D.J. Simon seems to be the one guy that might go. There are some guys that are talking about Ben Harty because of the power numbers and his size. There's some people out there that believe he can transfer his power numbers into wood because he has such great hand strength. The funny thing about it is I kind of agree with them. His problem with us and the reason for the high strikeout numbers is he just overswung the bat too often. He swung and missed at too many pitches. If you put him in a wood bat that's a little heavier and makes you pay more attention, I think he may be a better hitter with wood. I still believe that whether he signs a pro contract or not. It's one of the things we'll continue to work with him if he does return is trying to get him to let the ball travel [in] more and control when he unleashes that hand strength and power.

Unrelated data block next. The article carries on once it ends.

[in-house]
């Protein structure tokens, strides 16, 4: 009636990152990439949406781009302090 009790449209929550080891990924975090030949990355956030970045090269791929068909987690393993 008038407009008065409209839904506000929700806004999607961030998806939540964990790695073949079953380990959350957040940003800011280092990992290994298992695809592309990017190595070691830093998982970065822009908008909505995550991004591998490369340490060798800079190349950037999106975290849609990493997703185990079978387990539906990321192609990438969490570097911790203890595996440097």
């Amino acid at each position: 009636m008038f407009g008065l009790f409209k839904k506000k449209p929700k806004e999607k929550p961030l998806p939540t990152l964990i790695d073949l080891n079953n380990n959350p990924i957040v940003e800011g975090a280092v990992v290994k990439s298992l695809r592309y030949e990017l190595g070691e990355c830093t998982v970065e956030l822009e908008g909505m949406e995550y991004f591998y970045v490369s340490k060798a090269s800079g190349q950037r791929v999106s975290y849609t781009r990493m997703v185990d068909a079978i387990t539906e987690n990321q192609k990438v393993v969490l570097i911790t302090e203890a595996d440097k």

Mike Sodders was probably going to be drafted if he hadn't had the knee injury and he was probably going to be drafted pretty high. Of all my players he probably grades out professionally the best. Prior to knee surgery he was a good runner. He was a major league type arm, plus arm, plus power, plus ability to make contact and plus potential. And just considering the fact that the kid went on and hit .422 and all the other numbers, home runs and doubles, and missed a couple weeks with the knee and playing the entire second half of the season without a leg. It was pretty impressive. But the pro people probably aren't going to sign an injured player. At least not at his value. Now there might be somebody out there that will draft him late and try to take him and rehab him but that would be pretty unusual.